• Asingle-actuator-based sensor placement algorithm
  • Assumes equal sensing and communication radii and guides actuator movement according to the suggestion of previously deployed sensors
  • The algorithm starts with an empty environment
  • At initiation, the actuator (robot) deploys a node at its current position
  • Each deployed sensor maintains a set of directions along which the robot can move away from it
  • Directions could follow a graph structure (e.g. tree), or could be pre-defined (e.g. four geographical directions)
  • It also assigns a weight, initially equal to 0, to each direction, indicating the number of times that direction was traversed by the actuator
sensor placement by actuators1
Sensor placement by Actuators

Least Recently Visited Approach:

  • Every sensor recommends its locally least recently visited direction to the actuator by message when the actuator is in its communication range
  • The actuator travels a pre-defined distance in recommended direction
  • If, however, the chosen direction is obstructed, it will inform the recommender and ask for a new suggested direction
  • Whenever the actuator departs or arrives, its current sensor increases the weight of its going-direction /coming-direction
  • The actuator remains at a location for a pre-defined short period of time before its next movement
  • During this period, if it receives no sensor message, it will drop a new sensor in the environment
least recently visited approach
Least Recently Visited Approach


Picture taken from [1]

Pros and Cons:

  • Localized algorithm, hence fault tolerant
  • Not clear when the algorithm terminates, because actuator do not have global view and always receives a direction from the sensor.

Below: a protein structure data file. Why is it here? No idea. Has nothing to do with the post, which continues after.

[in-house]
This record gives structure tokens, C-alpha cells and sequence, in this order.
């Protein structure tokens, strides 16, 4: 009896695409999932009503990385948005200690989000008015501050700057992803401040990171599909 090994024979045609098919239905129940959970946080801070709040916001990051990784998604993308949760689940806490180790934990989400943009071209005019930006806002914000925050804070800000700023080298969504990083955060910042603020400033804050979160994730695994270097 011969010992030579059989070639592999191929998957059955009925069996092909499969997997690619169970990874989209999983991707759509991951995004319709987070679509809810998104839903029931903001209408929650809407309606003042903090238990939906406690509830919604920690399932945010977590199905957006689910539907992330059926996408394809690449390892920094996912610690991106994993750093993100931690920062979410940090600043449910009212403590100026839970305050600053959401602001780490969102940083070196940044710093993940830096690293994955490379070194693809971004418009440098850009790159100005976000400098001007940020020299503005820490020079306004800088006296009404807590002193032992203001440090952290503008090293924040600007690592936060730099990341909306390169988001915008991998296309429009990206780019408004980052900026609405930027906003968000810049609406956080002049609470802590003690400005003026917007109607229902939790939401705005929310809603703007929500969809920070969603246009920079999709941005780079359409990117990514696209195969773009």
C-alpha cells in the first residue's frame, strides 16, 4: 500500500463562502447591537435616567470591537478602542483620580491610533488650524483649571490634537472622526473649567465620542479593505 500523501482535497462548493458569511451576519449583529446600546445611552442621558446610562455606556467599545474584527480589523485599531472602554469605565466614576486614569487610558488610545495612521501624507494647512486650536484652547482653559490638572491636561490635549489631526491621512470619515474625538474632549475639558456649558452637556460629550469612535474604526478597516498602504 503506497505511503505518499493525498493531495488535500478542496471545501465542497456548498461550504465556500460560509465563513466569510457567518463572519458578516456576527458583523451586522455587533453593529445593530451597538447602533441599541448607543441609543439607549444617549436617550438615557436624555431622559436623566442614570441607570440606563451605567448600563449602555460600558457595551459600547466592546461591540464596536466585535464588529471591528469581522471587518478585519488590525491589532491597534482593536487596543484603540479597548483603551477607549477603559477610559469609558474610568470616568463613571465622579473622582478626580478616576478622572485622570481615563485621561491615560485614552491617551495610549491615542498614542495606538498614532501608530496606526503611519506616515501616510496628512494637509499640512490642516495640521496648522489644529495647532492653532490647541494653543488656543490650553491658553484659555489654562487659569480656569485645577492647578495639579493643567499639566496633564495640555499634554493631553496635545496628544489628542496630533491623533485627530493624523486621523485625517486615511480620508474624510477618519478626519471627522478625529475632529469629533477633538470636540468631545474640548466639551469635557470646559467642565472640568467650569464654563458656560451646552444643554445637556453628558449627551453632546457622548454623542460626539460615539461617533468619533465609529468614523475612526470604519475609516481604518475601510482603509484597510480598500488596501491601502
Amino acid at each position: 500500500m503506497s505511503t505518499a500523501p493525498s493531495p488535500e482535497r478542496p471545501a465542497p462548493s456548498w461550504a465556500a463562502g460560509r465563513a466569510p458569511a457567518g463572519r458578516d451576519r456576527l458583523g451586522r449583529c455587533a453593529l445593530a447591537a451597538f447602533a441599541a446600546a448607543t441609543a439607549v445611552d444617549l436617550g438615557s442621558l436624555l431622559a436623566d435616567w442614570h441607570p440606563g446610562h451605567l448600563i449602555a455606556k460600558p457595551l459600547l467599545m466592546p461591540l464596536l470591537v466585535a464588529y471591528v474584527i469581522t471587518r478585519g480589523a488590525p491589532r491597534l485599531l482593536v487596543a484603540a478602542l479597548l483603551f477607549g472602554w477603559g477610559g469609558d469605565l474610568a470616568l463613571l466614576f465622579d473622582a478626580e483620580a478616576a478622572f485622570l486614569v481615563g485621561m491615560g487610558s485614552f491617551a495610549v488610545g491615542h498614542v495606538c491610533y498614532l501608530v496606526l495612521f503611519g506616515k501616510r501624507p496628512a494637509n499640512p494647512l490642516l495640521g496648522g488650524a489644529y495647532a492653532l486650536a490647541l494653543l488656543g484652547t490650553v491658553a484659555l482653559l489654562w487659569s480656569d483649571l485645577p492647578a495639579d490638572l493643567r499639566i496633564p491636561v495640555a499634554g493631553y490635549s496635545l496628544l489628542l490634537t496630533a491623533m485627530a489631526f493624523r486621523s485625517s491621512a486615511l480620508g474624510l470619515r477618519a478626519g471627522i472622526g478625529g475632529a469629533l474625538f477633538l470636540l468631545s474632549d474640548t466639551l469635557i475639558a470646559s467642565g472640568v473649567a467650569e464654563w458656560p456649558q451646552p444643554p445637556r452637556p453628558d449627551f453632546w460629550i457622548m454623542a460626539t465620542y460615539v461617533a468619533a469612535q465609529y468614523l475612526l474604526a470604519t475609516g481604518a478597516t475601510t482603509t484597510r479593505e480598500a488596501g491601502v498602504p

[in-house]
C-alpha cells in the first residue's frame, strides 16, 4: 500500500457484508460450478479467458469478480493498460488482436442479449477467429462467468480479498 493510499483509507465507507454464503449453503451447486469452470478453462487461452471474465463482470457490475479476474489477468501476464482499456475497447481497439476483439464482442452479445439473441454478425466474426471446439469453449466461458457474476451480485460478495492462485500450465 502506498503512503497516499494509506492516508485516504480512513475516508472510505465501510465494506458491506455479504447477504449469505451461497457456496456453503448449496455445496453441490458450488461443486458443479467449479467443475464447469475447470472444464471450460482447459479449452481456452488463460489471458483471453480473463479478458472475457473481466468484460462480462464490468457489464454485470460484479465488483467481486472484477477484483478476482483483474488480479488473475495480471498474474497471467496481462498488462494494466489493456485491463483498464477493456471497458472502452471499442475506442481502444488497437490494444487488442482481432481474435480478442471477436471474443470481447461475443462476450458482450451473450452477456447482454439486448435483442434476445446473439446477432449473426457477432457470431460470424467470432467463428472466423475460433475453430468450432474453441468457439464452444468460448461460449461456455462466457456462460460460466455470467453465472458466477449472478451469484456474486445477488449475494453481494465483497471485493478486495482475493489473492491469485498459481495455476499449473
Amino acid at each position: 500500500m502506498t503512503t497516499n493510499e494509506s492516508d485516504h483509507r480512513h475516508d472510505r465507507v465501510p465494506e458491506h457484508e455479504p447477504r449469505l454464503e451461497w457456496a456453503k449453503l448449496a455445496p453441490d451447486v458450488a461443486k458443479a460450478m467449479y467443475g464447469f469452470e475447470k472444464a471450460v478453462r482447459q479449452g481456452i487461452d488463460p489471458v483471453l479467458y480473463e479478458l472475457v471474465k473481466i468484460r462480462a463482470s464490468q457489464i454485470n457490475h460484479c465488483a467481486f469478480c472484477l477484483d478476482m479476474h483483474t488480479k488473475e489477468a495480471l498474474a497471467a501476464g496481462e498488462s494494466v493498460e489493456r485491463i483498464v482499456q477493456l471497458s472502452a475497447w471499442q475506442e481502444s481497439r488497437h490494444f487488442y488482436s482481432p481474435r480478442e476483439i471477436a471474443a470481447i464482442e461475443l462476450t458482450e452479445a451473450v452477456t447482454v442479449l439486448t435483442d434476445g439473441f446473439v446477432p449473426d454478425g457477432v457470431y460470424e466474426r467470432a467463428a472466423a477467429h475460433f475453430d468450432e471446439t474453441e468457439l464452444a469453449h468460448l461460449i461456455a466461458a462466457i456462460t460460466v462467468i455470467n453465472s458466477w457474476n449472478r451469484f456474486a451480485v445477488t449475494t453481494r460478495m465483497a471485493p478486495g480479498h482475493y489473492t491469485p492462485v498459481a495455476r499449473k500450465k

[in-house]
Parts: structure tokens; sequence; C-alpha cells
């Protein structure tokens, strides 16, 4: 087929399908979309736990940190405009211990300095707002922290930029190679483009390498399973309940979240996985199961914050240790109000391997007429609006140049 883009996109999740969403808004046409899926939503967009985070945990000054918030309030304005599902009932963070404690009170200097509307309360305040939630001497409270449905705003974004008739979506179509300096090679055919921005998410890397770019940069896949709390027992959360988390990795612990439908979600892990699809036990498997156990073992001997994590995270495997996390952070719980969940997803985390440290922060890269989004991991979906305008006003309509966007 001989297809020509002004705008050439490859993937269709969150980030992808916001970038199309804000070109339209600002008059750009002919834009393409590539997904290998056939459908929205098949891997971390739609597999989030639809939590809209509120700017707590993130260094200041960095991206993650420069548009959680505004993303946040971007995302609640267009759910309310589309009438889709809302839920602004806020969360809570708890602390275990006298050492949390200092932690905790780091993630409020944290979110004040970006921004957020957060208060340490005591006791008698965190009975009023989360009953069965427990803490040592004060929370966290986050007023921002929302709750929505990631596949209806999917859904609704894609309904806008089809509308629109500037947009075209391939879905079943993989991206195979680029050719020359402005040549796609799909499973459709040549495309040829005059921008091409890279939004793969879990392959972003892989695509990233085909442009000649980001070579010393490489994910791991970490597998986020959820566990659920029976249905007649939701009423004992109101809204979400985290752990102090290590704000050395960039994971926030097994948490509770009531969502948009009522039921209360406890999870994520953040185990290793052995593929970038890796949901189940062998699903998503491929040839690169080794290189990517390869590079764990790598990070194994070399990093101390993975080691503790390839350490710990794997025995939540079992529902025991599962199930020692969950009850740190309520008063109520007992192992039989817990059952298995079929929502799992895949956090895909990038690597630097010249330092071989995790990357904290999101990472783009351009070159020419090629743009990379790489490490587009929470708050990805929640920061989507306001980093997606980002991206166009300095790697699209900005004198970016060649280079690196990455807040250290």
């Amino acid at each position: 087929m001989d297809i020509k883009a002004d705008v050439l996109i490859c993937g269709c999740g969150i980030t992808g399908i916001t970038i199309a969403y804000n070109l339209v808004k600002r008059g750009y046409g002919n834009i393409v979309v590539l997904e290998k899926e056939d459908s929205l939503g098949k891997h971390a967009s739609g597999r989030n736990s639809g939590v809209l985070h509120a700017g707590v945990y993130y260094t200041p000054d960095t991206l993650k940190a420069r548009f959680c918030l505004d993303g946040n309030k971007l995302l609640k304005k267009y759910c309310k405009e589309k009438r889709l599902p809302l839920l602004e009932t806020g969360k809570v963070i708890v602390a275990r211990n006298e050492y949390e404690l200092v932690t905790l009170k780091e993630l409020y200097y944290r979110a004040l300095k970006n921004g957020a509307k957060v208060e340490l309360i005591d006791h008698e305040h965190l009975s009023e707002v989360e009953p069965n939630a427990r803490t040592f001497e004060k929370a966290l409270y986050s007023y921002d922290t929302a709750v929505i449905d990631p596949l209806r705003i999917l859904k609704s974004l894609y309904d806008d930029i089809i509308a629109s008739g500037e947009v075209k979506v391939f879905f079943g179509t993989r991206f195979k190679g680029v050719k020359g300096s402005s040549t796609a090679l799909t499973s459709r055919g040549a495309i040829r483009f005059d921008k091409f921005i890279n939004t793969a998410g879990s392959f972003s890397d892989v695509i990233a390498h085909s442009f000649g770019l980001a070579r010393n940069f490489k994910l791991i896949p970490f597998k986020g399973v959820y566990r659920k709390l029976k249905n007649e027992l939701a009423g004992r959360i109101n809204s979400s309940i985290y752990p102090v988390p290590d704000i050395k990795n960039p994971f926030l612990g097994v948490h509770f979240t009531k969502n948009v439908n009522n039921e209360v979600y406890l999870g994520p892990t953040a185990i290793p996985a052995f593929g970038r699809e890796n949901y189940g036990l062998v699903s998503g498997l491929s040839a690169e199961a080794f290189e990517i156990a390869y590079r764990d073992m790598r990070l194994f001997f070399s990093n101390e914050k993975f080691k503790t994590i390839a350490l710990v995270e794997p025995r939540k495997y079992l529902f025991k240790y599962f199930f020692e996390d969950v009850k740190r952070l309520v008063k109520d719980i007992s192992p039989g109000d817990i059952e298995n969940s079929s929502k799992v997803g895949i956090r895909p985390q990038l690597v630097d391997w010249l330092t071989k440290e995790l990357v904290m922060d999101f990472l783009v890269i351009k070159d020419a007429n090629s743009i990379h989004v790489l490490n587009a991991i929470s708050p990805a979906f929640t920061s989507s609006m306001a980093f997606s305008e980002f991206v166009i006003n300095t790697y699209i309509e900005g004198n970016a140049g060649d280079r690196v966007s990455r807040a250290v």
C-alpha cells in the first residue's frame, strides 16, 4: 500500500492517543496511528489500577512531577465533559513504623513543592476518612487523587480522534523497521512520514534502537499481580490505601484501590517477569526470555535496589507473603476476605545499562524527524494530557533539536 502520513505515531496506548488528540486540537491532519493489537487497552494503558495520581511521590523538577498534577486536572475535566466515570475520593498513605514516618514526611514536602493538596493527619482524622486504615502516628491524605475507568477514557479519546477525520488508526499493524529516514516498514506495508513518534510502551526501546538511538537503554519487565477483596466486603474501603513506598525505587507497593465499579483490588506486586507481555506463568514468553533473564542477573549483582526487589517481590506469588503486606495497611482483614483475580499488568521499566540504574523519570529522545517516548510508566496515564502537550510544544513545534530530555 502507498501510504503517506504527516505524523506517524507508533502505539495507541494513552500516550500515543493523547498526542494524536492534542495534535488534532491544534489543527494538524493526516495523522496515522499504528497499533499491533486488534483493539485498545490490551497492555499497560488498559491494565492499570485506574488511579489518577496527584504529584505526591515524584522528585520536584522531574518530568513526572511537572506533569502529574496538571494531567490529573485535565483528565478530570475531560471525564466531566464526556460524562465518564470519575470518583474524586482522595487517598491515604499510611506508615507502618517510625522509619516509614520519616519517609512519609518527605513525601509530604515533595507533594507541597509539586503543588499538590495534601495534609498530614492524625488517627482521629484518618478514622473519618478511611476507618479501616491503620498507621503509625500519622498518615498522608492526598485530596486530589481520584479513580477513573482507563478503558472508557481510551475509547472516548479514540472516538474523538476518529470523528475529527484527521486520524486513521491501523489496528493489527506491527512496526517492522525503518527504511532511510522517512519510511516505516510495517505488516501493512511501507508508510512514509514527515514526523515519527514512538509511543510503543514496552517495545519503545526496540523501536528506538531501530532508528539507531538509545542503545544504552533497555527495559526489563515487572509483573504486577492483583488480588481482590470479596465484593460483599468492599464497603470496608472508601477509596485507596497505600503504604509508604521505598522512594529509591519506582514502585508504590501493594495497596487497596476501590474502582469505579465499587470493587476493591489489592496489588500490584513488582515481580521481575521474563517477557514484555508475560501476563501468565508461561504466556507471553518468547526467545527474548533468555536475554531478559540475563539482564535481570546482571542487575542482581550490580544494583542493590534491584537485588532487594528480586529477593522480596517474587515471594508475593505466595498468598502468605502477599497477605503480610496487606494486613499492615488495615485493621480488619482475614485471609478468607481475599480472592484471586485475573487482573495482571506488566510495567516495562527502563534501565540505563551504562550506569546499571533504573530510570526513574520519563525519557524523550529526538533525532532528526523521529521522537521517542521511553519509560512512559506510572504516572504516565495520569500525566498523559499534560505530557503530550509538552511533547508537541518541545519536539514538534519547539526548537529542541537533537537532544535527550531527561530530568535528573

• It may terminate when it has no sensors left
sensor placement by actuators2
Sensor placement by Actuators

Snake like Deployment Approach:

  • SLD uses a single mobile actuator to deploy static sensors at vertices of an equilateral triangle tessellation (TT) constructed over a bounded rectilinear ROI
  • The only actuator moves like a snake, starting from the upper-left corner of the ROI
  • It moves to the right along a horizontal line and drops sensors at separation √3r until it hits the boundary of the ROI or an obstacle.
  • Then it moves a distance of √3/2 r down to the next horizontal line, change its moving direction to the left, and proceed similarly.
  • ‘r’ is the sensing range of the sensor
sensor placement by actuators3
Sensor placement by Actuators

Snake like Deployment Approach:

  • The algorithm also attempts to avoid sensing holes hidden behind physical obstacles by allowing the actuator to break its regular movement pattern.
  • Specifically, the actuator checks, before its next movement step, whether there is any sensing hole in its vicinity in its coming direction.
  • If the answer is positive, it will change its moving direction toward that hole.
  • By this means, the actuator can move up and down, left and right along different lines, reducing the occurrence possibility of sensing holes.
snake like deployment approach
Snake like Deployment Approach


Picture taken from [1]

Pros and Cons:

  • Again when does the algorithm terminate?